Monica’s Lemony Skillet Chicken

Diana Helfand
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Wednesday - January 11, 2006
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Craig Schulman has made quite a name for himself, not only on national tours and on Broadway, having played the role of Jean Valjean in Les Miserables more than any other performer on the planet, but also here in Hawaii.

Now the New York-based performer is returning to the Hawaii Theatre, and bringing with him The Three Phantoms in Concert for three shows, Jan. 26-28, as well as stops on Maui and the Big Island.

Craig played the “man behind the mask” on the national tour, and will be joined by Cris Groenendaal, who starred as the title character when the show came here in 1993, and Kevin Gray, whose credits include not only Phantom but also Miss Saigon. Sprinkle in the 1922 Robert Morton theatre organ, played by Don Conover, and dancers from Ballet Hawaii to do Masquerade, and you have a hit show undoubtedly coming to our shores.

For more information and tickets to the show, call 528-0506.

When he’s not on the road touring nationwide, Craig and wife Monica like to relax in their beautiful Yorktown Heights home and gather in the kitchen. They are parents of son Matthew, a 20-year old junior at Penn State; Eric, a 16-year old high school junior; and Maya, who just turned 7. Monica is a busy mom, especially with her opera coaching in New York City and her arts management firm, but she finds time to make the family favorite dish, which she has graciously given me to share with MidWeek readers.

Lemons are a good flavor-enhancer and a good substitute for salt. Lemon juice may be used to replace vinegar in salad dressings and is used to tenderize meat, poultry, fish and game. The juice also prevents cut fruits such as apples and bananas from dis-coloring. Squeeze fresh lemon juice over cooked vegetables, seafood and salads for a healthful and flavorful seasoning. Add grated lemon peel to baked goods, fruit compotes, desserts and sauces.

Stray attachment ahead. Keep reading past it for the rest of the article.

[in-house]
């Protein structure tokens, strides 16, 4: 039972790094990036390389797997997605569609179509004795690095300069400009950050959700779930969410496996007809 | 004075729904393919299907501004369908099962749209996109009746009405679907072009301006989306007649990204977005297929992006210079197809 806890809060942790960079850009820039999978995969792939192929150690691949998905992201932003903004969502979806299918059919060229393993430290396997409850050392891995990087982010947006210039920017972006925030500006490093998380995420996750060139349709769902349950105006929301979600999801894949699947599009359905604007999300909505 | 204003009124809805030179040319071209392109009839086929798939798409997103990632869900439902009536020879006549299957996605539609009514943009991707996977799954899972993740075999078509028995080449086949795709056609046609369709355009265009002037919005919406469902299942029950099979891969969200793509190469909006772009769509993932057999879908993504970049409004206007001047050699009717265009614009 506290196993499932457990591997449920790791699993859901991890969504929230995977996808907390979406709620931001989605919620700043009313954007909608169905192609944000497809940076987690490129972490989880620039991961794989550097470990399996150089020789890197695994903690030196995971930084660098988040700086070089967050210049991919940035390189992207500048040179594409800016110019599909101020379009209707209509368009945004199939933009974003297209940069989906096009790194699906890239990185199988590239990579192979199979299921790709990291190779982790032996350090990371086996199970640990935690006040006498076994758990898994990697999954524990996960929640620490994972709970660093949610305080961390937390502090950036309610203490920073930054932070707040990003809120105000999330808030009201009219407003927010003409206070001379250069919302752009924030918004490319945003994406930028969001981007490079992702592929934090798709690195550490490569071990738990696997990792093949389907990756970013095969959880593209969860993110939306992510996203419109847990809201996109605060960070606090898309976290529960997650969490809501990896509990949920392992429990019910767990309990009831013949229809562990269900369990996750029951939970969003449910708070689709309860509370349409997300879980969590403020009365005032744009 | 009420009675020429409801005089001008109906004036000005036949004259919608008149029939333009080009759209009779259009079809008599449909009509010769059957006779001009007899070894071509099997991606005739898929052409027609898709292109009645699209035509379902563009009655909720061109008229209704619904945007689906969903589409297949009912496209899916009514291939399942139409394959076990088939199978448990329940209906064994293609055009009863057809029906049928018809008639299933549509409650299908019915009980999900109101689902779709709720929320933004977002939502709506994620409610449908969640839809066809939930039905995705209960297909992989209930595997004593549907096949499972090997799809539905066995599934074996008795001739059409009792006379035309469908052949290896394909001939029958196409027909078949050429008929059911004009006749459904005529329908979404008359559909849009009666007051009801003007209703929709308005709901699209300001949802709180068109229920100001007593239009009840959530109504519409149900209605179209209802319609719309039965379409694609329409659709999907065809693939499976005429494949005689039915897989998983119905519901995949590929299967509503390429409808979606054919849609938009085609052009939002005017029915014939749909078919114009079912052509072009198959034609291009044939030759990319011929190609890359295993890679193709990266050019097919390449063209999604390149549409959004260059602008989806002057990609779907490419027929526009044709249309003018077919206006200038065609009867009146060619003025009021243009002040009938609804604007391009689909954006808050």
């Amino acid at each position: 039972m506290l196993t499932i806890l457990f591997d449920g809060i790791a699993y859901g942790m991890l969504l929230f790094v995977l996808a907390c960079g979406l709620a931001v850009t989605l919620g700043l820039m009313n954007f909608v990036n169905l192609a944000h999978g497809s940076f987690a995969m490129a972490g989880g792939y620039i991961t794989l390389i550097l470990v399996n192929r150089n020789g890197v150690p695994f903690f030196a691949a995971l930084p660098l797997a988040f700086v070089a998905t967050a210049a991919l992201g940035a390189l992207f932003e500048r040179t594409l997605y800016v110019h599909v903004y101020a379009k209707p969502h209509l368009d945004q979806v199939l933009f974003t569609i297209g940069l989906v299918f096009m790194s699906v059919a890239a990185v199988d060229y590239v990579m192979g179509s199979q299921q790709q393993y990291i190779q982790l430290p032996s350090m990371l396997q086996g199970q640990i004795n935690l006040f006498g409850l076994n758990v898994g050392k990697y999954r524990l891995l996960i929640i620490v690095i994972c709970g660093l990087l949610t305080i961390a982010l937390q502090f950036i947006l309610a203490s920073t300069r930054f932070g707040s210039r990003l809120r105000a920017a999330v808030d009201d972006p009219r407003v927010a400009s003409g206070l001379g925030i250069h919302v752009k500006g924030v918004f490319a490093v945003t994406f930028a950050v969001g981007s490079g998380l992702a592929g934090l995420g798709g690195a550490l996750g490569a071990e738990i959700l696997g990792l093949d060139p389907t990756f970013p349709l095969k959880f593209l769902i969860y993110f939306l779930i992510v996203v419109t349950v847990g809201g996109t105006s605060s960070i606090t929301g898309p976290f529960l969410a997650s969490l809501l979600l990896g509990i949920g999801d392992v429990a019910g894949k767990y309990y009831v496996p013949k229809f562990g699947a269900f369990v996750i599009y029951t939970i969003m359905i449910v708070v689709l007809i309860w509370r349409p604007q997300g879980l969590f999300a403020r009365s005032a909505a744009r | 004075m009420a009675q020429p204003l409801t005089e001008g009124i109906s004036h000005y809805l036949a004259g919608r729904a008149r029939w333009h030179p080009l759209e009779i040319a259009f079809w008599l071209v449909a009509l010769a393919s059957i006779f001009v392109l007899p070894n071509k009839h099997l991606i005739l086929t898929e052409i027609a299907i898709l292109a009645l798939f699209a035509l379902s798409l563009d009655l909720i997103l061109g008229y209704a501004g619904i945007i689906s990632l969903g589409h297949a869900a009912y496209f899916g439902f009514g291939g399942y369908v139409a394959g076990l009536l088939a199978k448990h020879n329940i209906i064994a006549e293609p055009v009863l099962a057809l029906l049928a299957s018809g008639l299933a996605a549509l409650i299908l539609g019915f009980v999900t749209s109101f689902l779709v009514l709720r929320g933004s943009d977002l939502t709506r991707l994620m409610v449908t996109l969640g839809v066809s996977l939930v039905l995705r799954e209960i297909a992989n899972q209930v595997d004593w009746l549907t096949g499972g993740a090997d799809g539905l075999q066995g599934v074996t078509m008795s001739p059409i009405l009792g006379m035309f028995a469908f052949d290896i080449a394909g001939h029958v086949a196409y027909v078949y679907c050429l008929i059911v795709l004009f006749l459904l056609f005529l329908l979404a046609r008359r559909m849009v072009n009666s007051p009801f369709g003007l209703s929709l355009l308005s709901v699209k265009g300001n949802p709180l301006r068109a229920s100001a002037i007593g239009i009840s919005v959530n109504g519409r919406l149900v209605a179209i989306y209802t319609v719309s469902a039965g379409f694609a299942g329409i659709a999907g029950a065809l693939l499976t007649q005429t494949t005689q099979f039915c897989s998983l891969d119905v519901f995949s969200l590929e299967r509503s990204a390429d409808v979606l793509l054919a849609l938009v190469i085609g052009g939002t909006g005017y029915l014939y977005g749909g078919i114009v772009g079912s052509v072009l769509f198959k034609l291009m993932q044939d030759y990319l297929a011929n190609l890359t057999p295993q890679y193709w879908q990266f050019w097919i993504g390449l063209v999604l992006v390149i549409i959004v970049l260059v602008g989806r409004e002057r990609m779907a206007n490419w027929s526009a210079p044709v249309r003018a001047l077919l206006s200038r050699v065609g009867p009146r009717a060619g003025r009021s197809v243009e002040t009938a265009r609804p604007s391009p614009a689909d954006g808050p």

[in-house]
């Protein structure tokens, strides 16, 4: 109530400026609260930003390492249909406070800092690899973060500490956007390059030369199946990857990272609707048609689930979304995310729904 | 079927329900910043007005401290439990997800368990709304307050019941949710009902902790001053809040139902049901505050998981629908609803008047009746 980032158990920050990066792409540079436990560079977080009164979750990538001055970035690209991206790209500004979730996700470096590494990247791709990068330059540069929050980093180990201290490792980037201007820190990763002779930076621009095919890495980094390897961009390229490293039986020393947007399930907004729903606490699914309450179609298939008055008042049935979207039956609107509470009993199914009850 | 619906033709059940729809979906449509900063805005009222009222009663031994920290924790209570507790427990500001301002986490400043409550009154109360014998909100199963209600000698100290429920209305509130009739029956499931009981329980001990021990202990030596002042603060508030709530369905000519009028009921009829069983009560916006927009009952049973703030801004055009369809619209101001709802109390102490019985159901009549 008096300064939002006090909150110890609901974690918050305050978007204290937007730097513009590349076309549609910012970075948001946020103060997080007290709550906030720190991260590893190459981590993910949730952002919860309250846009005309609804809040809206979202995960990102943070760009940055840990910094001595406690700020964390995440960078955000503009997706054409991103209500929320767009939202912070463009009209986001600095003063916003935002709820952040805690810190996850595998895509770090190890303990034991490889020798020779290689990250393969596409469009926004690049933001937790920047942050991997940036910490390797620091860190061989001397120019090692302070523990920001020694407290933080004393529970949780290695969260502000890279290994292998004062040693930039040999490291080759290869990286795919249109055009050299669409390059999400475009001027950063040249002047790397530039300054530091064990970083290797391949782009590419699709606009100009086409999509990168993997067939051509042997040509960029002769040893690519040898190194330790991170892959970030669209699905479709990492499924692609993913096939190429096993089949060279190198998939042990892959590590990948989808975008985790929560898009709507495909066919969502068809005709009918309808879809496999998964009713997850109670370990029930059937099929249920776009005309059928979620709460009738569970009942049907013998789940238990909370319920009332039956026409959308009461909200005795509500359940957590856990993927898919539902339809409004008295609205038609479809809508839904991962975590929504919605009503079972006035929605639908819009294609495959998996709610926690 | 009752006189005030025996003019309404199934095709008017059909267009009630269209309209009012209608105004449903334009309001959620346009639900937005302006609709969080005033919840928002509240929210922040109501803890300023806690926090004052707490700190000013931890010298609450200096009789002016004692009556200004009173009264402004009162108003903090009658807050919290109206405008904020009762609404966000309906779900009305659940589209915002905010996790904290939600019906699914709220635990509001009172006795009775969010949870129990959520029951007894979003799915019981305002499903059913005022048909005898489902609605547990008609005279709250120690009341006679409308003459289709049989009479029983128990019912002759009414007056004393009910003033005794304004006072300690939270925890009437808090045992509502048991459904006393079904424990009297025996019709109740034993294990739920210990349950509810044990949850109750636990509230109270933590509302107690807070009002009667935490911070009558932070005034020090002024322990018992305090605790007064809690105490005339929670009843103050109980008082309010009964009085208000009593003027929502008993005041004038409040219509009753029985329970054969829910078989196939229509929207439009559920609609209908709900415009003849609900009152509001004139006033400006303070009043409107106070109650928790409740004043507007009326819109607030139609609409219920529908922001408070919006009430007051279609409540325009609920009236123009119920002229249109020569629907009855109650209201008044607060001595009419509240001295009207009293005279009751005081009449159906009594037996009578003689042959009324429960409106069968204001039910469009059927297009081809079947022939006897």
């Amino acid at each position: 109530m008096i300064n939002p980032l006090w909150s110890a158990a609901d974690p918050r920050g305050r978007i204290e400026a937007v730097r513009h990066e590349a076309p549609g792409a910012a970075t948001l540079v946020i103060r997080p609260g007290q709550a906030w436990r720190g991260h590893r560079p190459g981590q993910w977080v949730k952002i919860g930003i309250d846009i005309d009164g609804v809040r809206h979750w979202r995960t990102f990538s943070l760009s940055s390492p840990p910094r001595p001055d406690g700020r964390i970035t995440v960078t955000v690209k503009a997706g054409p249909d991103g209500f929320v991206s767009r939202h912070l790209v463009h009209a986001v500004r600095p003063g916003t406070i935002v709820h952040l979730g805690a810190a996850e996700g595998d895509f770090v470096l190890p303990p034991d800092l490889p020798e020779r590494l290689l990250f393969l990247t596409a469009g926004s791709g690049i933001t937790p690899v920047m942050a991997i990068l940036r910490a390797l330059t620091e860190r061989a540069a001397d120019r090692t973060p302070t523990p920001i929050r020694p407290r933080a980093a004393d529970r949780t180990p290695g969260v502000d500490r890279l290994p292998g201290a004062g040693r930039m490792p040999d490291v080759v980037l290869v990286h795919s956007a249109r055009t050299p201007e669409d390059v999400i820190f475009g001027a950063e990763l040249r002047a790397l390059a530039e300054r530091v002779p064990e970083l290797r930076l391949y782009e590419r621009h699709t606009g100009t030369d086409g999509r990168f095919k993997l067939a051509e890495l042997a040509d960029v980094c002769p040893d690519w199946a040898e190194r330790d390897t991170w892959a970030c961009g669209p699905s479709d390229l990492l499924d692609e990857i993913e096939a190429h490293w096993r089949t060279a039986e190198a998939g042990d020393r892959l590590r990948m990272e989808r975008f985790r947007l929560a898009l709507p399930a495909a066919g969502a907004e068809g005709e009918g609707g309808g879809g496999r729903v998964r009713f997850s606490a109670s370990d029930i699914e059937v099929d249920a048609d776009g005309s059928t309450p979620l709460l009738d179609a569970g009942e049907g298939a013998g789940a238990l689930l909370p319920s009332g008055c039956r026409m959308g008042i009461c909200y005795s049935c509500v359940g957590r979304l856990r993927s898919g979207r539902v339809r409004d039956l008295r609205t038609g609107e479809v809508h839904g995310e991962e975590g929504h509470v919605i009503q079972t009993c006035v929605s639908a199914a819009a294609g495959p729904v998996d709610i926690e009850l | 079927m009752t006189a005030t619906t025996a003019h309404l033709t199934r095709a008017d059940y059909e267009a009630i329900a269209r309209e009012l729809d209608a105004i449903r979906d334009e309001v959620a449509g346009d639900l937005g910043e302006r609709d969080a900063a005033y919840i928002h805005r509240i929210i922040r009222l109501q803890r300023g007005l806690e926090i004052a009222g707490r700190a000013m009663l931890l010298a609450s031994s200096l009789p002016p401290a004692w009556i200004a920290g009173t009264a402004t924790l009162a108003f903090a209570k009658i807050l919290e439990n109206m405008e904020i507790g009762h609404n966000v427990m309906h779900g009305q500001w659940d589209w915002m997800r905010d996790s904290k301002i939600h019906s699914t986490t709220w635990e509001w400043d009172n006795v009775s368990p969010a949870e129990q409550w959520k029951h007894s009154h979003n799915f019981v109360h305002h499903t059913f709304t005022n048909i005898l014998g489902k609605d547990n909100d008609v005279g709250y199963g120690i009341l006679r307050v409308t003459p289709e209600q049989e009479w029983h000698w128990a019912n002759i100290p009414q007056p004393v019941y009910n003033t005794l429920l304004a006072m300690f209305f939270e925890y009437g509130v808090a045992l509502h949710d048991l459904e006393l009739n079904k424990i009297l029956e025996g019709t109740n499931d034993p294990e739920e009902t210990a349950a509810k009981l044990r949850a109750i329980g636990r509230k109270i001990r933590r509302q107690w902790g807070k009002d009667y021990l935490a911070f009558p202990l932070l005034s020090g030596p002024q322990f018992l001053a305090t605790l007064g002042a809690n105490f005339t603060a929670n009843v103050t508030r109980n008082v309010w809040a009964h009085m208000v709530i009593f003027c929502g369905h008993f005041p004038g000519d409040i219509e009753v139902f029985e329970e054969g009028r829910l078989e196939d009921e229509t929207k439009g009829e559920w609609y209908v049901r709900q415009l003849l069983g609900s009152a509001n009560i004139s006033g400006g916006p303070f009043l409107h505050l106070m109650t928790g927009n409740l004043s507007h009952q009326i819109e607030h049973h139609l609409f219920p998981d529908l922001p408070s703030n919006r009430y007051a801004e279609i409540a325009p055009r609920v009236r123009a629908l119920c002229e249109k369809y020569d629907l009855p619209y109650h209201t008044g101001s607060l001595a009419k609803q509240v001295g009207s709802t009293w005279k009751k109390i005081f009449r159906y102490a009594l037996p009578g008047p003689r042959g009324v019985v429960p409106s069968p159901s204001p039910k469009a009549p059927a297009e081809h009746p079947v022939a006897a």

When purchasing, choose lemons that are firm, heavy for their size and have thin, smooth skins. Avoid lemons with bruised, discolored or wrinkled skins, or hard or soft patches, as these are indications that the fruit is not fresh. Green-tinged lemons tend to be more acidic and coarse-skinned lemons usually have a very thick skin and not as much flesh. Ripe lemons should also have a pleasant citrus fragrance.

Lemons may be kept at room temperature for about a week; for longer storage, keep refrigerated. Both the juice and the zest of lemons may be frozen. The zest of lemons can be grated or sliced and is available candied or dried.

Lemons, like all citrus fruits, are rich in vitamin C, and they also provide potassium and folic acid.


* 1 pound thin-sliced chicken cutlets
* salt and freshly ground pepper
* 2 large eggs (may substitute 4 egg whites to lower fat and cholesterol)
* 1/2 cup all-purpose flour
* 1/2 cup chicken broth
* 1/4 cup dry white wine
* 2 to 3 tablespoons fresh lemon juice (to taste)
* 3 tablespoons olive oil
* 3 tablespoons unsalted butter
* 1 tablespoon chopped fresh flat-leaf parsley
* lemon wedges

1) Place the chicken cutlets between two sheets of plastic wrap. With a meat pounder or mallet, gently pound the slices to about a one-fourth-inch thickness. Sprinkle generously with salt and pepper.

2) Put the eggs in a shallow bowl, season with salt and pepper, and beat until well-blended. Spread the flour on a plate. Mix together the broth, wine and lemon juice in a measuring cup or bowl.

3) Heat the oil with the butter in a large skillet over medium heat until sizzling. Dip only enough of the cutlets in the flour as will fit in the pan in a single layer, dip them in the egg, and add to the pan. Cook for 2 to 3 minutes per side, or until golden brown. Regulate the heat so that the butter does not burn. Transfer the chicken to a plate and keep it warm. Repeat with the remaining chicken.

4) When all of the chicken is done, add the broth mixture to the pan. Raise the heat and cook, scraping the bottom of the pan, until the sauce is slightly thickened. Stir in the parsley.

5) Return the chicken pieces to the skillet and turn them once or twice in the sauce. Serve immediately, with lemon wedges.

Makes four servings.

(Diana Helfand, author of “Hawaii Light and Healthy” and “The Best of Heart-y Cooking,” has taught nutrition in the Kapiolani Community College culinary arts program.)

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